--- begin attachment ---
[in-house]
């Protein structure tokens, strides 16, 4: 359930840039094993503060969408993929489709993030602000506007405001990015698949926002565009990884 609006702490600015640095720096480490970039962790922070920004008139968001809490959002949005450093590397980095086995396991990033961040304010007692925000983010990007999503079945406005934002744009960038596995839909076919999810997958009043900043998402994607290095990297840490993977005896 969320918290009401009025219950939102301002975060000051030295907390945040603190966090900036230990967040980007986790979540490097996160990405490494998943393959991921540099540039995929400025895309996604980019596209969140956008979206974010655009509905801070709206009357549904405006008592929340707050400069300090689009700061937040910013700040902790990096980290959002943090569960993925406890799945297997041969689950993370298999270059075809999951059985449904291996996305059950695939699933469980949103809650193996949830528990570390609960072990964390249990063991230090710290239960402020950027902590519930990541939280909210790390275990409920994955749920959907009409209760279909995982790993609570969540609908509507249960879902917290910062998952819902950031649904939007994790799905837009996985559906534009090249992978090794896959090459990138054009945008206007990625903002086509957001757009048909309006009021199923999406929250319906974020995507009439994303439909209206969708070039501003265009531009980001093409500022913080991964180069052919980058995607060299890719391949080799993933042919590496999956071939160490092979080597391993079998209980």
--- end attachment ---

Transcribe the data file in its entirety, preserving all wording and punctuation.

[in-house]
């Protein structure tokens, strides 16, 4: 359930840039094993503060969408993929489709993030602000506007405001990015698949926002565009990884 609006702490600015640095720096480490970039962790922070920004008139968001809490959002949005450093590397980095086995396991990033961040304010007692925000983010990007999503079945406005934002744009960038596995839909076919999810997958009043900043998402994607290095990297840490993977005896 969320918290009401009025219950939102301002975060000051030295907390945040603190966090900036230990967040980007986790979540490097996160990405490494998943393959991921540099540039995929400025895309996604980019596209969140956008979206974010655009509905801070709206009357549904405006008592929340707050400069300090689009700061937040910013700040902790990096980290959002943090569960993925406890799945297997041969689950993370298999270059075809999951059985449904291996996305059950695939699933469980949103809650193996949830528990570390609960072990964390249990063991230090710290239960402020950027902590519930990541939280909210790390275990409920994955749920959907009409209760279909995982790993609570969540609908509507249960879902917290910062998952819902950031649904939007994790799905837009996985559906534009090249992978090794896959090459990138054009945008206007990625903002086509957001757009048909309006009021199923999406929250319906974020995507009439994303439909209206969708070039501003265009531009980001093409500022913080991964180069052919980058995607060299890719391949080799993933042919590496999956071939160490092979080597391993079998209980």